Philadelphia DlvUilon The 133
crew first to go after 4 o'clock: 127.
112. 119, 116.
Fireman for 119.
Brakemen for 133, 127, 112.
Firemen up: Bralley, Vogelsong
Brakemen up: Burns, Mowery, Mc-
Neils, Kitzmiller. Blair, Gemmill.
Middle Division —The 36 crew first
to go after 2 o'clock: 33, 305, 224, 215
302, 252, 233.
Engineer for 36.
Fireman for 36.
Engineers up: Hawk, Kauffman.
McAlicker, Wertz, Sarley Smith,
Blizzard, Snyder, Loper, Leppard.
Firemen up: Markel, Cook, Hubbert,
Conductor up: Leonard.
Brakemen up: Brown. Woodman
Shive, Baker, Kelster. Wengert. Bow
man. Nearhood.
Yard Board —Engineers for 3-7 C,
4-7 C, 12C.
Firemen for 1-7 C, 3-7 C 4-7 C, 2-14 C.
1-15 C. 23C. 26C.
Engineers up: Tcheifer, Rauch,
Lackey, Sholter. Snell, Bartolet,
Getty Barkey, Bair, Eyde.
Firemen up: Bartley, Garman, Staff,
1 Witchey, Myers. Kistler, Mumma,
Rhine, King, Bell Swope, Beard.
Kell. Rheam, Miller, Wright, Wert,
Philadelphia Division The 221
crew first to go after 3.15 o'clock:
252 206. 264. 224.
Fireman for 206.
Conductor for 24.
Flagmen for 30 21, 52, 06.
Brakeman for 30, 54.
Brakemen up: Ingroff, Fordenson.
Middle Division —The 103 crew first
after 3.10 O'clock: 306, 301, 234 101,
125, 118.
Engineers for 103. 125, 118.
Fireman for 125.
Conductors for 103.
Flagman for 101.
Brakemen for 103, 101.
Yard Board —Engineers for Ist 126,
2nd 126. 3d 126. 2nd 132.
Firemen for 3d 126 Ist 129, 2nd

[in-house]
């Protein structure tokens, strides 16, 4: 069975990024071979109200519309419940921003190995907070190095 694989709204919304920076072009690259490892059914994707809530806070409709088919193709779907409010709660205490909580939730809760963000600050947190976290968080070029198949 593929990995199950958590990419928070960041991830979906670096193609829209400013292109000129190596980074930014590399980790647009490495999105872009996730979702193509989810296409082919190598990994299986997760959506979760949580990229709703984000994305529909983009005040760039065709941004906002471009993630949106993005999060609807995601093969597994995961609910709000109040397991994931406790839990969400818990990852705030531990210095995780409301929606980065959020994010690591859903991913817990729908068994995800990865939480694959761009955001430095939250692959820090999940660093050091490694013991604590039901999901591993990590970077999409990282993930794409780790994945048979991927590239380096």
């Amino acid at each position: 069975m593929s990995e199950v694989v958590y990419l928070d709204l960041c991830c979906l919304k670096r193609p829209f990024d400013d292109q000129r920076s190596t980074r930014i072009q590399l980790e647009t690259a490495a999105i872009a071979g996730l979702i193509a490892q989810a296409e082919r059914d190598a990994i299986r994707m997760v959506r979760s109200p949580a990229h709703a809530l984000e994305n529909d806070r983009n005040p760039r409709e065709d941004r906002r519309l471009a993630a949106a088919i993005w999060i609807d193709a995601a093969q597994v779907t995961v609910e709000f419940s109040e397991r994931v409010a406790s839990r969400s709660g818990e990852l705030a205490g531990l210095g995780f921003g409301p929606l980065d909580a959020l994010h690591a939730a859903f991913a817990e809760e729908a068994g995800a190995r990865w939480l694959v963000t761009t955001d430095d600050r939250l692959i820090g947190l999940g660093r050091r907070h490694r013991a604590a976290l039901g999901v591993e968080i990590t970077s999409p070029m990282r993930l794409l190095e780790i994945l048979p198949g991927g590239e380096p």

129, 4tli 129. 2nd 132, Ist 102, 2nd 104.
Engineers up: Bair. F.wing, Quig
ley, Brown. Hanlon, Potter Zeiders,
Barnhart, Fenicle. Lutz, Smith,
Firemen up: Bitting, Cristofaro,
Wentz, Blessner Sanders, Eichel
berger. Ready, Wallace, Cross, Rprry,
Ready, Kreitzer.
Determined that the soldiers and j
sailors who are entertained at the j
Civic Clubhouse on Saturdays and ]
Sundays shall have every comfort, a i
circulating library will be opened j
there to-morrow. A hundred and fifty j
books borrowed from tho Harrisburg I
Public Library through the courtesy
of the library will be the first con
tribution. Mrs. Walter HpofTond and ]
Miss Ruth Rilling will be in charge. I
Irene R. Shoemaker, daughter of!
Mr. and Mrs. H. W. Shoemaker. 305
Cumberland street has presented her
first knitted work to the American
Red Cross through the Grace Metho- !
dist Auxiliary. Miss Shoemaker is
five years old and is one of the young
est knitters for the soldiers.
are wishing all their friends a Happy
and Prosperous New Year and well
fiver the fast.—Advertisement.
Wright's Orghestra
of Columbus, Ohio. This wondeTful'
orchestra will play and sing for dan
cing every evening this week at Sum
merdale Park. Admission 40 and 60
cents. Park closes Saturday evening.
September 7.
Safely First Officials to
Attend Meeting Here
Federal officials In charge of ihe
safety first branch on railroads are
coming to this city. It is probable
they will attend the meeting of the
Friendship and Co-operative Club on
the night of September 26.
Safety work to prevent injury and]
accidental death of employes ar.d
passengers is to be pressed vigor
ously and lis benefits extended to all
lines, the United States railroad ad
ministration has announced. Meth
ods proved the best will be applied
systematically. Rufiis S. Jarnagin,
of New York, has been appointed
safety supervisor of the eastern
Records of the Interstate Com
merce Commission show that at least
90 per cent, of injuries to employes
are caused by the fault of the In
jured man or of some other em
ploye. A list of accidents on a
large eastern railroad shows that
only 9.65 per cent, of injuries to
employes was due to defective ap
pliances. Statistics show 22,000
persons killed and 500,000 severely
injured annually among workers in
all industries.
Railroad Men Must Pay
Their Bills Promptly
Word that garnlsheeing of rail